From Wikipedia (The article is heavy on the math and science involved, but the important part is at the very end):
I remember hearing a story, back when I was a kid (and really old TVs were brand new TVs), of somebody who was killed messing around inside a TV. At the time, I thought that must be BS, cause everybody knows things are safe once you unplug them. Sometime later, I learned about capacitors, and that it's really possible to get shocked by an unplugged eletrical device.Hazards and safety
Capacitors may retain a charge long after power is removed from a circuit; this charge can cause dangerous or even potentially fatal shocks or damage connected equipment. For example, even a seemingly innocuous device such as a disposable camera flash unit powered by a 1.5 volt AA battery contains a capacitor which may be charged to over 300 volts. This is easily capable of delivering a shock. Service procedures for electronic devices usually include instructions to discharge large or high-voltage capacitors. Capacitors may also have built-in discharge resistors to dissipate stored energy to a safe level within a few seconds after power is removed. High-voltage capacitors are stored with the terminals shorted, as protection from potentially dangerous voltages due to dielectric absorption.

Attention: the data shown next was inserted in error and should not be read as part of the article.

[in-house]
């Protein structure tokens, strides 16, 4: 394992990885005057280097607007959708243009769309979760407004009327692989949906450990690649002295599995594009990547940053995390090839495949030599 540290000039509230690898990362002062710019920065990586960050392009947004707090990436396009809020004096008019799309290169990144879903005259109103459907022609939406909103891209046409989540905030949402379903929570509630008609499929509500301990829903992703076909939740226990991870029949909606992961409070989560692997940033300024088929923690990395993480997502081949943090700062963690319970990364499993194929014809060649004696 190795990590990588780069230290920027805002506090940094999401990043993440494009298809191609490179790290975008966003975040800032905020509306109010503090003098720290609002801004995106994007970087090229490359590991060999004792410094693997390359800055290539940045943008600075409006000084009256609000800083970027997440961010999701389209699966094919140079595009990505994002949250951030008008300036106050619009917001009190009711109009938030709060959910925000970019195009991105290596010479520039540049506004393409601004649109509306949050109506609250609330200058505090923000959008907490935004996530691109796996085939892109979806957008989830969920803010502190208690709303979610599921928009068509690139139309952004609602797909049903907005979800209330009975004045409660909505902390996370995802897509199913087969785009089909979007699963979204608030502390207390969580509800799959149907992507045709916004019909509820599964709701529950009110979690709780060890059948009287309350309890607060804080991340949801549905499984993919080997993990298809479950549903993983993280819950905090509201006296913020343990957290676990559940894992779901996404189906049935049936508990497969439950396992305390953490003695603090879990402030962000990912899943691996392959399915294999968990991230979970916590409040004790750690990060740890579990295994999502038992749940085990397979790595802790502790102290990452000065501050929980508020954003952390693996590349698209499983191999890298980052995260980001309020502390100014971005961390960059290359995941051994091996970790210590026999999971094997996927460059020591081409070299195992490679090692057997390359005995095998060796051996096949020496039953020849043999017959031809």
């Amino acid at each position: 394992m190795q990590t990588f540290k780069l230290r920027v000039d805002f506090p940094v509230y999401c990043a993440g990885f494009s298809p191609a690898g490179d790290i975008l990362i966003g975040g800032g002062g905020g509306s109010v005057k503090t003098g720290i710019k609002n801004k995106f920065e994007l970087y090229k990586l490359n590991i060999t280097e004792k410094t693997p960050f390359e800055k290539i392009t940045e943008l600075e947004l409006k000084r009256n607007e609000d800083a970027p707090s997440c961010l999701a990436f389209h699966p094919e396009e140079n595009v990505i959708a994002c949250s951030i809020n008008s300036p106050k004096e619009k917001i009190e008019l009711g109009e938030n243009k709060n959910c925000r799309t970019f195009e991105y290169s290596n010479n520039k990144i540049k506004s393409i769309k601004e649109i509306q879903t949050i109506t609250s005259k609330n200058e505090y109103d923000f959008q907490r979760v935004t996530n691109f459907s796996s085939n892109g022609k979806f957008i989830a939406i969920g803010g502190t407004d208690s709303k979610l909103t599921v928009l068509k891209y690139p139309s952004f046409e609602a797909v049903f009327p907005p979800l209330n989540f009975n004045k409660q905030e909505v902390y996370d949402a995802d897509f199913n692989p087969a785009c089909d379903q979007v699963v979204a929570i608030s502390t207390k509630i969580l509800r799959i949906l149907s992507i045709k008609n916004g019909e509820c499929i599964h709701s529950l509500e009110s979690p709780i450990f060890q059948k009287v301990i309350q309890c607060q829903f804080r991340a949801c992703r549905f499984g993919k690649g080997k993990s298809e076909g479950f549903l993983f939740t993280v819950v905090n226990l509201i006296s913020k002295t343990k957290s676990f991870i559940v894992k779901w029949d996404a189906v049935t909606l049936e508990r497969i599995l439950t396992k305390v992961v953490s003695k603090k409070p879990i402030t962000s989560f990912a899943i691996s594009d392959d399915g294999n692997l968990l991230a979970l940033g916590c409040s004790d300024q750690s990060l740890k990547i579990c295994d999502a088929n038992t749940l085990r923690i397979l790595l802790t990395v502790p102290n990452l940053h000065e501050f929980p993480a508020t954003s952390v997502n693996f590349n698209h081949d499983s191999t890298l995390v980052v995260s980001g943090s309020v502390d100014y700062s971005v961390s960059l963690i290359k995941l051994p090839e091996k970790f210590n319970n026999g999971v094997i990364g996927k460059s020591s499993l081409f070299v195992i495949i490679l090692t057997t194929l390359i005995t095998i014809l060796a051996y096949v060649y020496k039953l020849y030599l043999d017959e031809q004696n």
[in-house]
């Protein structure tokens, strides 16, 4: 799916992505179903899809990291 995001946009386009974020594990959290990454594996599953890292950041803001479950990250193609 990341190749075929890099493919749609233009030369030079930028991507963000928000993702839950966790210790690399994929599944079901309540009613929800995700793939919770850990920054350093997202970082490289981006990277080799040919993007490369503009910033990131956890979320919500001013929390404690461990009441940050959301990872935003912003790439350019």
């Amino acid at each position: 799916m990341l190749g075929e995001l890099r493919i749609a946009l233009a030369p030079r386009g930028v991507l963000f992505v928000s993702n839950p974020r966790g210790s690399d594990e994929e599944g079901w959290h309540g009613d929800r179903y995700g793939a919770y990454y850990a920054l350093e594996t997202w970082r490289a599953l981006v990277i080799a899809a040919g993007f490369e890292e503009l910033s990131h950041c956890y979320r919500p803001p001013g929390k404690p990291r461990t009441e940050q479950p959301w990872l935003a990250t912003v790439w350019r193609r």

Some old, large oil-filled capacitors contain polychlorinated biphenyls (PCBs). It is known that waste PCBs can leak into groundwater under landfills. Capacitors containing PCB were labelled as containing "Askarel" and several other trade names. PCB-filled capacitors are found in very old (pre 1975) fluorescent lamp ballasts, and other applications.
I'm certainly not enough of an electrician or appliance person to know anything more specific, but it seems worth mentioning...